Grains have been viewed with skeptical eyes partially because they contain anti-nutrients, such as phytates, to which minerals and phytochemicals are bound. If these nutrients remain bound to phytates within our digestive tract, they are not available for absorption. Phytase is an enzyme that dismembers phytates. As phytates are broken down, the beneficial compounds bound to them are released. Interestingly, those who consistently consume a significant amount of whole grains have higher phytase concentrations. Specific strains of bacteria living in the large intestine produce phytase and it just so happens that the more whole grains we consume the greater the population of these bacteria in the gut. In essence, those who consume phytates have more phytate-degrading bacteria in their guts. Therefore, they potentially benefit the most from the phytochemicals contained in whole grains. A study was conducted comparing the ability of conventional (meat-eating) adults to degrade phytates with that of vegetarian adults. It was “the vegetarians’ microbiota that particularly degraded up to 100% phytate.”4 When whole grains have been removed from the diet, it results in the alkalinizing of the stool. This alteration in pH suggests decreased production of beneficial fatty acids, as a result of lower microbial diversity. Both of these issues affect overall health and gut health.
Another common concern about grain consumption relates to inflammation. Apparently, there seems to be some difference between how whole grains impact inflammatory markers compared with refined grains. In one study, as whole grain intake increased, two inflammatory markers decreased, independent of lifestyle and other dietary variables. This decrease was not observed with refined grains. Rather, low whole grain intake is associated with increased inflammation.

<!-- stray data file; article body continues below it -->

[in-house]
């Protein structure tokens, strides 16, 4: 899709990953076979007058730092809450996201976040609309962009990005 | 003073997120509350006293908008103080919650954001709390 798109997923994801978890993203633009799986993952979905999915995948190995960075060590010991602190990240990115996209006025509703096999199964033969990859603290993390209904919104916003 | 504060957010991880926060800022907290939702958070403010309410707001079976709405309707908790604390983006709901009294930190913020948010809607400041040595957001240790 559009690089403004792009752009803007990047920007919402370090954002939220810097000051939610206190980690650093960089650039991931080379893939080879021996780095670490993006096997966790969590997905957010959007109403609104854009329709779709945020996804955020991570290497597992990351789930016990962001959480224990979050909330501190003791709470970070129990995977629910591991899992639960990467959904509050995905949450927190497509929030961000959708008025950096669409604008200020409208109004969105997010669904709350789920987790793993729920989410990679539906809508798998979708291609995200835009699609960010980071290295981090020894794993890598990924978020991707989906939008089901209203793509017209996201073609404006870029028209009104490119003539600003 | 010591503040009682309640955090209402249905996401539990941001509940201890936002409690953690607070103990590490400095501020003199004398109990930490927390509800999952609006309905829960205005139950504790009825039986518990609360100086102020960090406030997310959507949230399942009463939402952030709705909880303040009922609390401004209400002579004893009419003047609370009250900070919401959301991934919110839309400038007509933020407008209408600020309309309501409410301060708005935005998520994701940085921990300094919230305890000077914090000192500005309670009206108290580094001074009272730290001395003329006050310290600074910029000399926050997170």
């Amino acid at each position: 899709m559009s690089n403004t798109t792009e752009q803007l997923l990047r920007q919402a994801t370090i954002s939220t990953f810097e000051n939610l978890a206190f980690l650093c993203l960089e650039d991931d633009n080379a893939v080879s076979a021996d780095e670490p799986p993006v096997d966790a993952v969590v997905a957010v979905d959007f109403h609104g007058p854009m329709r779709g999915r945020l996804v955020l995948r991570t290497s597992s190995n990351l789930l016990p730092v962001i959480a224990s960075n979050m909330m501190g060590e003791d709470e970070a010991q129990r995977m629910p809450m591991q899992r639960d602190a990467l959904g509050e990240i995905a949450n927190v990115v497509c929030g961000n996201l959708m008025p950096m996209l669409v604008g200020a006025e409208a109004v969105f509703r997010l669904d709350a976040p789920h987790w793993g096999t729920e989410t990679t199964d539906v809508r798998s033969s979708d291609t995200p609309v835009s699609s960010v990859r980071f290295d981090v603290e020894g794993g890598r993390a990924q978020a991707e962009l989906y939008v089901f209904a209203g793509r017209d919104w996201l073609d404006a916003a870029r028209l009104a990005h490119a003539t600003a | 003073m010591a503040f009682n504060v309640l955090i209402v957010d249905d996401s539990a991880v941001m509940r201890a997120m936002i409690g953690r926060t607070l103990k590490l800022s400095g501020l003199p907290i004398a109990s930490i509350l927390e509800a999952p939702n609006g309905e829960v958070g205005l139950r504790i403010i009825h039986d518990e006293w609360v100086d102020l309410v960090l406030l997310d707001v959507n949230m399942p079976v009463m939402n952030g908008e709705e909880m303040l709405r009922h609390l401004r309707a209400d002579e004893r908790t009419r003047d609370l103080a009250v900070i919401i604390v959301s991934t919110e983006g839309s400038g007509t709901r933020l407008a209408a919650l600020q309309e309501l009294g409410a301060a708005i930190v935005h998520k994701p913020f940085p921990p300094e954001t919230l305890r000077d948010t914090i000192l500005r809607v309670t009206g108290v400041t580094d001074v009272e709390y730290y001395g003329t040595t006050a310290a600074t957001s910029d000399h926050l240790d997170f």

It would be wise to eat whole grains while, at the same time, being mindful of how that grain is grown, fertilized, harvested, processed, and incorporated into the diet. The use of chemicals, such as herbicides, on grains has impacted the nature of grain. Sprouted breads can be easier for those with wheat sensitivities to digest, as they contain glutenases, which are enzymes that aid in the digestion of gluten.
The Bible says, “He [God] causes the grass to grow for the cattle, and vegetation for the service of man, that he may bring forth food from the earth… and bread which strengthens man’s heart” (Psalms 104:14, 15).
- D. Belobrajdic and A. Bird, “The potential role of phytochemicals in wholegrain cereals for the prevention of type-2 diabetes,” Nutrition Journal, BioMed Central, 2013, https://nutritionj.biomedcentral.com/articles/10.1186/1475-2891-12-62.
- E.Q. Ye, et al., “Greater Whole-Grain Intake Is Associated with Lower Risk of Type 2 Diabetes, Cardiovascular Disease, and Weight Gain,” Journal of Nutrition, 142.7 (2012): 1304-313.
- “Whole Grains,” The Nutrition Source, Harvard T.H. Chan, https://www.hsph.harvard.edu/nutritionsource/whole-grains/.
- L. H. Markiewicz, et al., “Diet shapes the ability of human intestinal microbiota to degrade phytate–in vitro studies,” National Center for Biotechnology Information, https://www.ncbi.nlm.nih.gov/pubmed/23551617.